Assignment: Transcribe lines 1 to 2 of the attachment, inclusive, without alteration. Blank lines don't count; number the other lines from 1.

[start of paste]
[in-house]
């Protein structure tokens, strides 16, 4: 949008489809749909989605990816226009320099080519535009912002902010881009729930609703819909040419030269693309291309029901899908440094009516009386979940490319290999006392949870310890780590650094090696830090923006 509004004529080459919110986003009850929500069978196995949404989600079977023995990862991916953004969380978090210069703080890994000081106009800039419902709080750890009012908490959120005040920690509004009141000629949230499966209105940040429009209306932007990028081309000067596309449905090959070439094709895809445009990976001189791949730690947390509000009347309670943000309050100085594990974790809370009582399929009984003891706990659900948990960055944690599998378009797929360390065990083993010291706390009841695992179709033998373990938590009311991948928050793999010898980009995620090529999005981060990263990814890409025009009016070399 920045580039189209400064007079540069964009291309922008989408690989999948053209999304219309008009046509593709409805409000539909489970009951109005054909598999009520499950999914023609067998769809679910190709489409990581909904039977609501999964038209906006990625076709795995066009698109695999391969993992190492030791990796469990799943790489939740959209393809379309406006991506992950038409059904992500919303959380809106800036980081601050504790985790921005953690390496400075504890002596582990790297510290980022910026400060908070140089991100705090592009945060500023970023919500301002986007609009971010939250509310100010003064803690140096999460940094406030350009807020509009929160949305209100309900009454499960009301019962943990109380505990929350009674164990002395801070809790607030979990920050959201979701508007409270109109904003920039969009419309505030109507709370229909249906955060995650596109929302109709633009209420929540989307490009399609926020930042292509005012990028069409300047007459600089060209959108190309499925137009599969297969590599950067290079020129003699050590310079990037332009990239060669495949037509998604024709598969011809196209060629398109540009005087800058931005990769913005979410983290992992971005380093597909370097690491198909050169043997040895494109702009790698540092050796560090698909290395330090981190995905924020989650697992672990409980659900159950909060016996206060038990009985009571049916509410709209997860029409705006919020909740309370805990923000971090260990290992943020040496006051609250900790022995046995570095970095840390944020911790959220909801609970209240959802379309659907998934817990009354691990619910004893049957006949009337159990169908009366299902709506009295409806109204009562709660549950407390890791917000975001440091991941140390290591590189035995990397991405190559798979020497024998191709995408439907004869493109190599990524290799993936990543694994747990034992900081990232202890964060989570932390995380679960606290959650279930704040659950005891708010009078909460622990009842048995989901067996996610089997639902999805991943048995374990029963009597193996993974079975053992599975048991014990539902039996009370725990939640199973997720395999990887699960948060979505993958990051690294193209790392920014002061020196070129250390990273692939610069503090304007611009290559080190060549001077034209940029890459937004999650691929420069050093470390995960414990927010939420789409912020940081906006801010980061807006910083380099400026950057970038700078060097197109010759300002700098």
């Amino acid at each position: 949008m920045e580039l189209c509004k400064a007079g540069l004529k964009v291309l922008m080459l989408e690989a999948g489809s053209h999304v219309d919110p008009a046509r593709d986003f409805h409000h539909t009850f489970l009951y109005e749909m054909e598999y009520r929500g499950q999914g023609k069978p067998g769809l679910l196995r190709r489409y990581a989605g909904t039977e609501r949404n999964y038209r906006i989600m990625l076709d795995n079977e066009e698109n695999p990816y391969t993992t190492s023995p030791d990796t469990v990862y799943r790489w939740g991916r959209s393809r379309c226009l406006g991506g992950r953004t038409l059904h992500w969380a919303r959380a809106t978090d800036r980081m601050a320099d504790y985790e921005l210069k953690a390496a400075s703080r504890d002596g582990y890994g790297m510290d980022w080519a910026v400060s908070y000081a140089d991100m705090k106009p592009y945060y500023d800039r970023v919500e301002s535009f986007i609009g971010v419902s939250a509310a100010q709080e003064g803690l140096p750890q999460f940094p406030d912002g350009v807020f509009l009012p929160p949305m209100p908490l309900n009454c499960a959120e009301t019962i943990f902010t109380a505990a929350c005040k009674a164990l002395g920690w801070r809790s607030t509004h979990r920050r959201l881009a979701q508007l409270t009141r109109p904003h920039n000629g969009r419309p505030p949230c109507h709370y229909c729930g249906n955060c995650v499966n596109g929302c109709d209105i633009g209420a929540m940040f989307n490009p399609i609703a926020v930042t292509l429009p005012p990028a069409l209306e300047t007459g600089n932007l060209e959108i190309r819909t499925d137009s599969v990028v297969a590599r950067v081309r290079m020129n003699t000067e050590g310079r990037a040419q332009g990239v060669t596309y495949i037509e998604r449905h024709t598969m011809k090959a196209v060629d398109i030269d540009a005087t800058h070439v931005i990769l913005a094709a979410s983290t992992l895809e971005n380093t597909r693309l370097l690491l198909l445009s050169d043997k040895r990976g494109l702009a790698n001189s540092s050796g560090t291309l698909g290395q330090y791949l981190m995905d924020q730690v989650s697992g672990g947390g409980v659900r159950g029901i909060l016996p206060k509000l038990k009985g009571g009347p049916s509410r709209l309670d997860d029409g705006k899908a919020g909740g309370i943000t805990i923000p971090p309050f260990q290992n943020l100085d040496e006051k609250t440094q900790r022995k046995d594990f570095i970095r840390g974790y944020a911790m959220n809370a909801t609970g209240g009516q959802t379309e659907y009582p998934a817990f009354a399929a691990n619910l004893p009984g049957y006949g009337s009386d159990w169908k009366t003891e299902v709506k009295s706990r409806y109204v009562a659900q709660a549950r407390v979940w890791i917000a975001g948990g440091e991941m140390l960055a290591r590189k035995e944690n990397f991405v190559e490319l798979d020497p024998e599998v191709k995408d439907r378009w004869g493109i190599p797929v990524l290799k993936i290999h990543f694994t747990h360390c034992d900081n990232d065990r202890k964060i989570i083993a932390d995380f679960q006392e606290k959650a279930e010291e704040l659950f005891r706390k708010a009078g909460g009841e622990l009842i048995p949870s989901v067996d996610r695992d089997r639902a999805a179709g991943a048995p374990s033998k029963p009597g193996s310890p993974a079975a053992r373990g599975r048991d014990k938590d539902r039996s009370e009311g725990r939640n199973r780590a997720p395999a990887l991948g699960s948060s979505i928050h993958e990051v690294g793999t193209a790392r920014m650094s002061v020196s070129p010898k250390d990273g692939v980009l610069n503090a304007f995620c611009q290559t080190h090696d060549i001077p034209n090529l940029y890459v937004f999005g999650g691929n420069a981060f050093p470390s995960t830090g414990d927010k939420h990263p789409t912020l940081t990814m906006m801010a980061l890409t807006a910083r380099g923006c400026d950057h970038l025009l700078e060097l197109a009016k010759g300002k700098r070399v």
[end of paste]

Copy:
[in-house]
């Protein structure tokens, strides 16, 4: 949008489809749909989605990816226009320099080519535009912002902010881009729930609703819909040419030269693309291309029901899908440094009516009386979940490319290999006392949870310890780590650094090696830090923006 509004004529080459919110986003009850929500069978196995949404989600079977023995990862991916953004969380978090210069703080890994000081106009800039419902709080750890009012908490959120005040920690509004009141000629949230499966209105940040429009209306932007990028081309000067596309449905090959070439094709895809445009990976001189791949730690947390509000009347309670943000309050100085594990974790809370009582399929009984003891706990659900948990960055944690599998378009797929360390065990083993010291706390009841695992179709033998373990938590009311991948928050793999010898980009995620090529999005981060990263990814890409025009009016070399 920045580039189209400064007079540069964009291309922008989408690989999948053209999304219309008009046509593709409805409000539909489970009951109005054909598999009520499950999914023609067998769809679910190709489409990581909904039977609501999964038209906006990625076709795995066009698109695999391969993992190492030791990796469990799943790489939740959209393809379309406006991506992950038409059904992500919303959380809106800036980081601050504790985790921005953690390496400075504890002596582990790297510290980022910026400060908070140089991100705090592009945060500023970023919500301002986007609009971010939250509310100010003064803690140096999460940094406030350009807020509009929160949305209100309900009454499960009301019962943990109380505990929350009674164990002395801070809790607030979990920050959201979701508007409270109109904003920039969009419309505030109507709370229909249906955060995650596109929302109709633009209420929540989307490009399609926020930042292509005012990028069409300047007459600089060209959108190309499925137009599969297969590599950067290079020129003699050590310079990037332009990239060669495949037509998604024709598969011809196209060629398109540009005087800058931005990769913005979410983290992992971005380093597909370097690491198909050169043997040895494109702009790698540092050796560090698909290395330090981190995905924020989650697992672990409980659900159950909060016996206060038990009985009571049916509410709209997860029409705006919020909740309370805990923000971090260990290992943020040496006051609250900790022995046995570095970095840390944020911790959220909801609970209240959802379309659907998934817990009354691990619910004893049957006949009337159990169908009366299902709506009295409806109204009562709660549950407390890791917000975001440091991941140390290591590189035995990397991405190559798979020497024998191709995408439907004869493109190599990524290799993936990543694994747990034992900081990232202890964060989570932390995380679960606290959650279930704040659950005891708010009078909460622990009842048995989901067996996610089997639902999805991943048995374990029963009597193996993974079975053992599975048991014990539902039996009370725990939640199973997720395999990887699960948060979505993958990051690294193209790392920014002061020196070129250390990273692939610069503090304007611009290559080190060549001077034209940029890459937004999650691929420069050093470390995960414990927010939420789409912020940081906006801010980061807006910083380099400026950057970038700078060097197109010759300002700098």